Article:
Yes, quite a bit actually. But I’m happy for the Tour of Arae to stay a predominantly South African event. I don’t want any of our beautiful South African built steel frames to end up in foreign collections. Ha ha. But seriously, of course I would love to have a few International riders competing. Although it might be difficult, I’ve decided that each competitor who raced in the inaugural Tour of Arae gets to keep their race number for life and they’re automatically entered in every year’s event, with the option of forgoing their yearly place. Only those spots will be available in future and there is already a long waiting list.
WHERE DID YOUR LOVE FOR CYCLING COME FROM AND WHAT HAS MADE IT SUCH AN INTEGRAL PART OF YOUR LIFE ?
I had a red Western Flyer Scorpion BMX when I was little and I loved that bike. I rode it everywhere. By the time I became a teenager mountain biking was becoming a bit of a thing and I soon started obsessing about certain frames, paint schemes, components and so on. I had outgrown the BMX by this stage and I had a crappy Peugeot that I rode to school and back. So, I saved up and I bought my first proper mountain bike from this German bike shop in Windhoek, where I was living at the time, called Velowerkstatt. The owner was the first guy to import decent mountain bikes and even though I was lusting after a pink Mongoose IBOC, I couldn’t afford it. So I bought a teal Giant Sedona. Shit, I loved that thing. And I rode it all over the little single track paths around the city. About a year later my family moved to George, at the time the heart of mountain biking in South Africa. I spent the last two years of schooling riding around the forests in the area and avoiding school, home and any sort of responsibility. It was my escape and it was in that time that I deeply fell in love with the freedom that came along with being on a bike. I could go where I wanted to, under my own steam and I could do it alone. By the time I moved to Cape Town to study art I found a new escape, photography and partying. I always kept the great old steel Kona Explosif I had, but sadly I didn’t ride much in those first years living here. By the time I rediscovered cycling it was all about aluminum frames and suspension, and I joined in. But it was my irritation with driving in city traffic that led me to commuting by bicycle and thanks to the internet and traveling overseas a few times, I learnt that there was more to cycling than competitive mountain and road cycling. I became a commuter. My interest in the history of cycling grew as I was researching older steel frames to convert into as-simple-as-possible commuter bikes. That was it. And the obsession grows. I even got rid of my car about 5 years ago. I only cycle now.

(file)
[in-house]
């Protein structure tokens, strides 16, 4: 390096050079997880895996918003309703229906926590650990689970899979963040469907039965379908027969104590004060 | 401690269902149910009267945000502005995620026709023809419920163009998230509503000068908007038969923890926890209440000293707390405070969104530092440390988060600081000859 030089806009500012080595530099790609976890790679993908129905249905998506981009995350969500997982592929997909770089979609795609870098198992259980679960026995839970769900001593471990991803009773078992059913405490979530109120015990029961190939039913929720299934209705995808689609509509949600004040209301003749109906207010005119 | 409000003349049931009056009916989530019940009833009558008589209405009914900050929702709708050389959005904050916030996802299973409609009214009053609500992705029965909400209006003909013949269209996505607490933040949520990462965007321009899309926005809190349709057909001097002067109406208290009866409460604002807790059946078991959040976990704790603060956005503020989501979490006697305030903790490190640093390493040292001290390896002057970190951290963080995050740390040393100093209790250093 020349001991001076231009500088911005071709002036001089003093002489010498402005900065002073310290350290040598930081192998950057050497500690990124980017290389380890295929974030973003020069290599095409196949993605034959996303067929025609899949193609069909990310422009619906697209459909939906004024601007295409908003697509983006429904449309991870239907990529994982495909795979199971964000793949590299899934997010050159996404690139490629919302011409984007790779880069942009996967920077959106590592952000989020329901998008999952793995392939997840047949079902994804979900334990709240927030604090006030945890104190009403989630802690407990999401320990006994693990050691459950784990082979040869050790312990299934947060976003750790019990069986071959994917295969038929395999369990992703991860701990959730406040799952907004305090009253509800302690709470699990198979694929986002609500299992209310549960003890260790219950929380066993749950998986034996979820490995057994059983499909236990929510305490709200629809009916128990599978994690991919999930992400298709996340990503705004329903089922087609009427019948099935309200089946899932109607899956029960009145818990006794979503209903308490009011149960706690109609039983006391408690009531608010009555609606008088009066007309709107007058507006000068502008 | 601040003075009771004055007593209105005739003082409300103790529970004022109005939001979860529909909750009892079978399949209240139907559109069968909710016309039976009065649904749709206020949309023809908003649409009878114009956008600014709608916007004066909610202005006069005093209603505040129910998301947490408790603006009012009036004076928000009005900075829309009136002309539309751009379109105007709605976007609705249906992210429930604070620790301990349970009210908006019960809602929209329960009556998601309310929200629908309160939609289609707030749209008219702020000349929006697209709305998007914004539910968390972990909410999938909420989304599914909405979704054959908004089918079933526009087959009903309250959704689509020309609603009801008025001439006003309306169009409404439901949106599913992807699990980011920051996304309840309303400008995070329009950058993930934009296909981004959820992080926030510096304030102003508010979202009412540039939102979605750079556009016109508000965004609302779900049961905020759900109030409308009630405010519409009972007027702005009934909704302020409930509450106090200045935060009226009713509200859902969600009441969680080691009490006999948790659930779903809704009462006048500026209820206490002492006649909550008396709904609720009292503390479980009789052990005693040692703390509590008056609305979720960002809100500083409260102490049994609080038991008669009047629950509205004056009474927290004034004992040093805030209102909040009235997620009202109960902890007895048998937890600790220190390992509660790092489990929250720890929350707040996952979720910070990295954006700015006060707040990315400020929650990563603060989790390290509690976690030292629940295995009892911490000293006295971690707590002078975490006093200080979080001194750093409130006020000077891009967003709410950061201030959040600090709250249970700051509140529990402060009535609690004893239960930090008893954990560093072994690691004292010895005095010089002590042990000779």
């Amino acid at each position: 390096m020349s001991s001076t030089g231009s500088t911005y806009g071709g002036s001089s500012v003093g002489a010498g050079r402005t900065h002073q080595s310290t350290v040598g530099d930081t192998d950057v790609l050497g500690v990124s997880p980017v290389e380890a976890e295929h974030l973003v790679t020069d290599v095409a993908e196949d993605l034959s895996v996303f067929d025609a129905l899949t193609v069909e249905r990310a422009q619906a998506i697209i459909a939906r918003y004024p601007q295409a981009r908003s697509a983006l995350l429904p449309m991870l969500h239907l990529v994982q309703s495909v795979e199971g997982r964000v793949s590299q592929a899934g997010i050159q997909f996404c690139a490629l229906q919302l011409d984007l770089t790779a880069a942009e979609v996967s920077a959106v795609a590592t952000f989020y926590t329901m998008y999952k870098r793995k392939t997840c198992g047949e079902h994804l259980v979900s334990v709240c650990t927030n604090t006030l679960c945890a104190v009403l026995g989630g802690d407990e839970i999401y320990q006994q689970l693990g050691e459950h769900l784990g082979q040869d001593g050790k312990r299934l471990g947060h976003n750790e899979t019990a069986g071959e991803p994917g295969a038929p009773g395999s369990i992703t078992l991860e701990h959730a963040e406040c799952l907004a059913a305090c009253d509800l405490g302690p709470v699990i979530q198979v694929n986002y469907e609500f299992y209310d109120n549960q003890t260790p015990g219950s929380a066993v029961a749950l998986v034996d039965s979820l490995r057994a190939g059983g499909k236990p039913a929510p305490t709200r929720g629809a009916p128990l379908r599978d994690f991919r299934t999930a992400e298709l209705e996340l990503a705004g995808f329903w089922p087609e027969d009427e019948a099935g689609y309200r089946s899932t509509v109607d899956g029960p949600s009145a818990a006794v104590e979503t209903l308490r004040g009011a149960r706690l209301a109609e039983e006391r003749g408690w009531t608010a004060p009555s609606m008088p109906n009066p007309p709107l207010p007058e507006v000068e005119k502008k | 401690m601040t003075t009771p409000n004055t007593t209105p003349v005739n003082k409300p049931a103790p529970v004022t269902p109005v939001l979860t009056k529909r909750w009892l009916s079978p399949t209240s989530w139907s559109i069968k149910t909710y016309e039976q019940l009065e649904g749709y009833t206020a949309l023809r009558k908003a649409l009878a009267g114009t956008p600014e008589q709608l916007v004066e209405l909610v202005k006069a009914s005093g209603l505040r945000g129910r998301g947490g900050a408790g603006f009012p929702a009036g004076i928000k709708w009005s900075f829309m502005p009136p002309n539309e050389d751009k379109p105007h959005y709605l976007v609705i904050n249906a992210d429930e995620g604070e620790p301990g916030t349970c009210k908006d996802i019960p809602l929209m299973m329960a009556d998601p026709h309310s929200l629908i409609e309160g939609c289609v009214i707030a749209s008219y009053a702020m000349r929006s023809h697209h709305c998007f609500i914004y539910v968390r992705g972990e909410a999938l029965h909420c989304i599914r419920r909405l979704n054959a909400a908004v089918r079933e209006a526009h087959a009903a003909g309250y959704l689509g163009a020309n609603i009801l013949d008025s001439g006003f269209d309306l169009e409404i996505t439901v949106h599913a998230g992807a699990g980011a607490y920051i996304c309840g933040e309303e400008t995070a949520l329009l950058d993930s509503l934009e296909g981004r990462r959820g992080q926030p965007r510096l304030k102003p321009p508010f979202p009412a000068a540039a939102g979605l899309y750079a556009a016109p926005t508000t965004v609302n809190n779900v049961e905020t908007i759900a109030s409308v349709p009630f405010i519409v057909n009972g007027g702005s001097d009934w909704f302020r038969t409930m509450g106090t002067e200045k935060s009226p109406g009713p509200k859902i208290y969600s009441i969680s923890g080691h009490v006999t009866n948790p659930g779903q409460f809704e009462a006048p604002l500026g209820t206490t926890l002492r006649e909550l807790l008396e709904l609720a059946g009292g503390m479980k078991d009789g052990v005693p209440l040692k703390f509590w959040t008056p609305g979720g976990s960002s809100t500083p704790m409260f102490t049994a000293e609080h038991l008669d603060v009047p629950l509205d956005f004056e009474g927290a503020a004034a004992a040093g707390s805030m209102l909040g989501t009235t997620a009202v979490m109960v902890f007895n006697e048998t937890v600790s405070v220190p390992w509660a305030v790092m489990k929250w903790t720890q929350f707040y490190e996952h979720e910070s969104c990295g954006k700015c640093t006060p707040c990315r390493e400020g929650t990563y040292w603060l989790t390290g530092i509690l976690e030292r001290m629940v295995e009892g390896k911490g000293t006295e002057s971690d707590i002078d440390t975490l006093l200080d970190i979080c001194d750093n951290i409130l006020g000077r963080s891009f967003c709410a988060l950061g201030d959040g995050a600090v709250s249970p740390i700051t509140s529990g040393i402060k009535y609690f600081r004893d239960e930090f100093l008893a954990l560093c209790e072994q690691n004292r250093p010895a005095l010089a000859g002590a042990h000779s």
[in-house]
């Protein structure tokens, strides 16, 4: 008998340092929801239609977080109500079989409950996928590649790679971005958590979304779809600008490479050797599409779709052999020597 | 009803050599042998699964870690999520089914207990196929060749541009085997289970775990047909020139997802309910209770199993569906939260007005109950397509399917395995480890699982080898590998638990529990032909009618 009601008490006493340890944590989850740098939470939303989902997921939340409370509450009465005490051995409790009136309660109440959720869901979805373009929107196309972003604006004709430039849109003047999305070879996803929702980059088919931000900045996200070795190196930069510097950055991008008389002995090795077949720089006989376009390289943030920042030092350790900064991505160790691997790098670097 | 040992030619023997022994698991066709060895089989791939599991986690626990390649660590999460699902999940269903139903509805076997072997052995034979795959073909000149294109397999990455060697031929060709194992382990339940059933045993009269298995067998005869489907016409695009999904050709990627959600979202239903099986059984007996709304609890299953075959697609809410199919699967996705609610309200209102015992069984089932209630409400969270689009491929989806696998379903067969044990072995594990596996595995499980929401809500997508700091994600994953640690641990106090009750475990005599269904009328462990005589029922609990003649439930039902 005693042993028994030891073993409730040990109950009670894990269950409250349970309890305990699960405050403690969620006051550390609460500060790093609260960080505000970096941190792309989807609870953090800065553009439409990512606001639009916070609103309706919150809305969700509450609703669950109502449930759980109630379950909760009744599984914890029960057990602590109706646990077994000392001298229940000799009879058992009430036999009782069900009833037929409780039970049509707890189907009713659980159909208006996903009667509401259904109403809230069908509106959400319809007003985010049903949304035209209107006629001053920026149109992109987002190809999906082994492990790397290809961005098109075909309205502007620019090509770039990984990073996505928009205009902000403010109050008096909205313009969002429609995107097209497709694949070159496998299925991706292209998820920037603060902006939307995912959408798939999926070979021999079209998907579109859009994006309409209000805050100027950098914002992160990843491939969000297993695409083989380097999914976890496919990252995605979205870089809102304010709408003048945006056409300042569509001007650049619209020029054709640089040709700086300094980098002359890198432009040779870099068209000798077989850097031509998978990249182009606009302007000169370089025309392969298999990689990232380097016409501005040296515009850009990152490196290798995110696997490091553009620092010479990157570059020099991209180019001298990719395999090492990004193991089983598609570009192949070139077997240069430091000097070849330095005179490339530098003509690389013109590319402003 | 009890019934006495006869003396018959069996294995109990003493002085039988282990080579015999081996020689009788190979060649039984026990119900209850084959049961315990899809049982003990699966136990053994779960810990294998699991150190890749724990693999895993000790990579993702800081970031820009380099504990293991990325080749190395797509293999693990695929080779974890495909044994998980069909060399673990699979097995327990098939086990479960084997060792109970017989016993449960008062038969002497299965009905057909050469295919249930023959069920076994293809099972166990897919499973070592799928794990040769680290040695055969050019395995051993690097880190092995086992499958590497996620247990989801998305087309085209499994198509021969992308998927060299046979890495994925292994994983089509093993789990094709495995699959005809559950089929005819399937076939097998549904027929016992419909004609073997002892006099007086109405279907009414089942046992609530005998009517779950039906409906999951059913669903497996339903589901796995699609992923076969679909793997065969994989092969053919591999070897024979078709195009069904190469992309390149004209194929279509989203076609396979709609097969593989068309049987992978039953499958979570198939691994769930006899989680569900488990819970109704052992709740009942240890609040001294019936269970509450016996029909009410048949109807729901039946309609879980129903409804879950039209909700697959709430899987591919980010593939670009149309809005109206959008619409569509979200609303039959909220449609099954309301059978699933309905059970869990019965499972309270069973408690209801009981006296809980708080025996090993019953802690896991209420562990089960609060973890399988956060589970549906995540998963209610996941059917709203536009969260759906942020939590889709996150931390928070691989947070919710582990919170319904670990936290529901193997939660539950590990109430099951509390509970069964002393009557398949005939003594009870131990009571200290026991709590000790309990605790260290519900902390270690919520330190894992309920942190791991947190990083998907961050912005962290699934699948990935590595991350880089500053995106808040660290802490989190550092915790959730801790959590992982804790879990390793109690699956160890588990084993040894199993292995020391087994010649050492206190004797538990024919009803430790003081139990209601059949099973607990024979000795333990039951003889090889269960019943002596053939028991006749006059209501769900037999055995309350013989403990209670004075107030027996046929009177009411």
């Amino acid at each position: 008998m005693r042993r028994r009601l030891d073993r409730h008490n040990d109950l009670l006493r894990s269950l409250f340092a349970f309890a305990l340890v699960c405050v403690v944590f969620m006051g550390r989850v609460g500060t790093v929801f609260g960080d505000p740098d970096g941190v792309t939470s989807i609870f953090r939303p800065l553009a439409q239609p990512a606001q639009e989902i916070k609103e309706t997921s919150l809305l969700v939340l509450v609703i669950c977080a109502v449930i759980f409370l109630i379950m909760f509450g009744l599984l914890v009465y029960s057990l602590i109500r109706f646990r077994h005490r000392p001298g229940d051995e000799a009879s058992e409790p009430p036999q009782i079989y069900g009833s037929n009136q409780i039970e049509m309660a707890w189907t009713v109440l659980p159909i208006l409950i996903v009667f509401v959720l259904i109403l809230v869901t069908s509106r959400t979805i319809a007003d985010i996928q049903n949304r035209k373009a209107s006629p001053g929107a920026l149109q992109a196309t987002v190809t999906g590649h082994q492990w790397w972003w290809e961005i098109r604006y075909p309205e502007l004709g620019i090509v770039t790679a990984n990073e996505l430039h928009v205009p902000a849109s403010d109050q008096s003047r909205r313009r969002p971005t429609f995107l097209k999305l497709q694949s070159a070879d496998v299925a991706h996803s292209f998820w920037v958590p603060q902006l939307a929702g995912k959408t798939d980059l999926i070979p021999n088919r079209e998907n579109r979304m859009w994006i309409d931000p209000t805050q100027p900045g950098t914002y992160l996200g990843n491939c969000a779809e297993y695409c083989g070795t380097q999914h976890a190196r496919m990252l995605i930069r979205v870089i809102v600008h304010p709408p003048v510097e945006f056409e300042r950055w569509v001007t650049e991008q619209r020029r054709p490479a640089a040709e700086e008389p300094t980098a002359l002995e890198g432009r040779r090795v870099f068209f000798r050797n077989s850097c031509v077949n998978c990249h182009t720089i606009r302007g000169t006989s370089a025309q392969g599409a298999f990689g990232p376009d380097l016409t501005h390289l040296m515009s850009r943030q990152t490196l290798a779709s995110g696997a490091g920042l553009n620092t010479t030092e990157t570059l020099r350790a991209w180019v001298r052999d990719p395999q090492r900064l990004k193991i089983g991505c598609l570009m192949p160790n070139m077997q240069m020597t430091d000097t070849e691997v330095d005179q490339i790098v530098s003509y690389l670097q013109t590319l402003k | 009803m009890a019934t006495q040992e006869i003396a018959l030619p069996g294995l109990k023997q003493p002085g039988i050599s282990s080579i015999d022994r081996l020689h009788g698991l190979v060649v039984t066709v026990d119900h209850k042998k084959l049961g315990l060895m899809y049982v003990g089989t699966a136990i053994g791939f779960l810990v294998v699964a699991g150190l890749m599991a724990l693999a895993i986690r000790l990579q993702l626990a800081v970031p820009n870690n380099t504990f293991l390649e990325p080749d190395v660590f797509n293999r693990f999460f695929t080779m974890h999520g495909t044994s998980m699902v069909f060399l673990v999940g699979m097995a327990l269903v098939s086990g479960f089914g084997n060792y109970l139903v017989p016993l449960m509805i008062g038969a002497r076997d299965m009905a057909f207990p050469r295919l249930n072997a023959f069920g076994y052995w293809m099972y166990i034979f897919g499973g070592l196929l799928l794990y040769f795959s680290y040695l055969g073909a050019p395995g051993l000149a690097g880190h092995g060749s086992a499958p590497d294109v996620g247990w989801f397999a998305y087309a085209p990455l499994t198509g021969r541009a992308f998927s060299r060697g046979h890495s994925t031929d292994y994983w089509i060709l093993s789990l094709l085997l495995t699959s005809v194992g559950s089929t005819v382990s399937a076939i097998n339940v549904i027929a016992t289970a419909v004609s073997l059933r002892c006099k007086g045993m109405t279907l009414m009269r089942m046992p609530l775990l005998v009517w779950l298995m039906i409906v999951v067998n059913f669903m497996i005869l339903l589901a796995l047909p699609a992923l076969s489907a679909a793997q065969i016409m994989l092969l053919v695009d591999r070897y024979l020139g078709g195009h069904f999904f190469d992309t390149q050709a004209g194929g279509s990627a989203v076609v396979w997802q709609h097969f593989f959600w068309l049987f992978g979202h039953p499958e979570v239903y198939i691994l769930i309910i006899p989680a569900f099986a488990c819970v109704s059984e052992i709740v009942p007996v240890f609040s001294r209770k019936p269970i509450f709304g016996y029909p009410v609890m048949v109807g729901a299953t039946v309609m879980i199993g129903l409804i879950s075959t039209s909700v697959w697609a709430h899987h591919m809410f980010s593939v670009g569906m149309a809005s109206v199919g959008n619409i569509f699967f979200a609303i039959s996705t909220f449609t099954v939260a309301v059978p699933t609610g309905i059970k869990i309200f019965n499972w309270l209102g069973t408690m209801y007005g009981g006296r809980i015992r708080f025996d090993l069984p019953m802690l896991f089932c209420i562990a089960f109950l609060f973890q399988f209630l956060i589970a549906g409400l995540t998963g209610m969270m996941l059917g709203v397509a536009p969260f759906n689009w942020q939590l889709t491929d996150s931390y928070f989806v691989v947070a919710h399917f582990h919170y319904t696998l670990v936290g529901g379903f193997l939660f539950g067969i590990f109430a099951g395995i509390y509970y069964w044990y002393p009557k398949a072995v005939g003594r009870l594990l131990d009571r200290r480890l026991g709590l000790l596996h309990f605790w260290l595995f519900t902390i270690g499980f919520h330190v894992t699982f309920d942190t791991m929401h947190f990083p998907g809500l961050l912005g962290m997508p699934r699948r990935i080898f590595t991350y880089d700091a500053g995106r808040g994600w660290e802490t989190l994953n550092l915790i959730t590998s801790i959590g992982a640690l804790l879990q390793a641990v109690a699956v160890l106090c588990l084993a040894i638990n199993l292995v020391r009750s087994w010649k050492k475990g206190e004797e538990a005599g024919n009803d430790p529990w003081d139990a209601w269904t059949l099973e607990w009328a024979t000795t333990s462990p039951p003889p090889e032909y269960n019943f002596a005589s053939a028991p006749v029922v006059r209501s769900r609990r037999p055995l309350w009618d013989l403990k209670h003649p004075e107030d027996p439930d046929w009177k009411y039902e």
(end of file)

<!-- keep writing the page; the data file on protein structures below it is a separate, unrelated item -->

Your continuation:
YOU ARE ALSO KNOWN AS A PROMINENT PHOTOGRAPHER WITH QUITE A FEW BOOKS AND EXHIBITIONS UNDER YOUR BELT. ONE OF THE LAST BEING A POPULAR 3 VOLUME BOOK SIMPLY NAMED ‘BICYCLE PORTRAITS’ WHERE YOU DOCUMENTED COMMUTERS FROM ALL WALKS OF LIFE ACROSS THE COUNTRY. ARE THERE ANY OF THESE PUBLICATIONS STILL AVAILABLE AND ARE YOU WORKING ON ANY NEW PROJECTS AT THE MOMENT?
Yes, ‘Bicycle Portraits’ and all my previous publications are still available. The exception is my first book ‘The Caution Horses’, a black and white study of a herd of wild horses that live in the Namibian desert. That sold out many years ago. Right now I’m not working on a new specific project. I don’t think I’ll be publishing any more physical paper-and-ink books in future. It’s time for something new. Or maybe I’ll just keep riding my bike around.
FOR MORE INFO – TOUR OF ARAE
WHICH 5 ALBUMS WOULD YOU SAY CAPTURE THE SPIRIT OF THE RACE?
There was one Tour of Arae racer who attained legendary status by the end of day one, artist Justin Fiske chose to ride the roughly 700 kilometer race on a fixed gear bicycle. If anybody truly captured the spirit of the Tour of Arae, it was him. He rode an old Le Jeune road frame, converted to fixed gear, with a wheel that could be flipped for a lighter gear on the opposite side for steep hills. In place of water bottles he had a water bag tied into the front triangle of his frame and instead of padded tape on his handlebars he simply wrapped them in what looked like bandages. Justin rode in a simple woolen jersey with a beat-up old rain jacket to protect him from the cold and rain. Over his shoulder he carried a messenger bag from which he ate gherkins and cheese, and drank rum whenever someone found him ensconced under a bush or tree somewhere along the route. He always had music in his ears. The news came in every day, Justin was seen here or there, sharing his rum or camembert with some fellow racer and listening to Brahms or Bach or Beethoven. So, instead I give you the 5 albums that got Justin to the finish line in Matjiesfontein…
The Hanging Gardens of Beatenberg
RAGE AGAINST THE MACHINE
Rage against the machine
Music For Mallet Instruments
Historic Russian Archives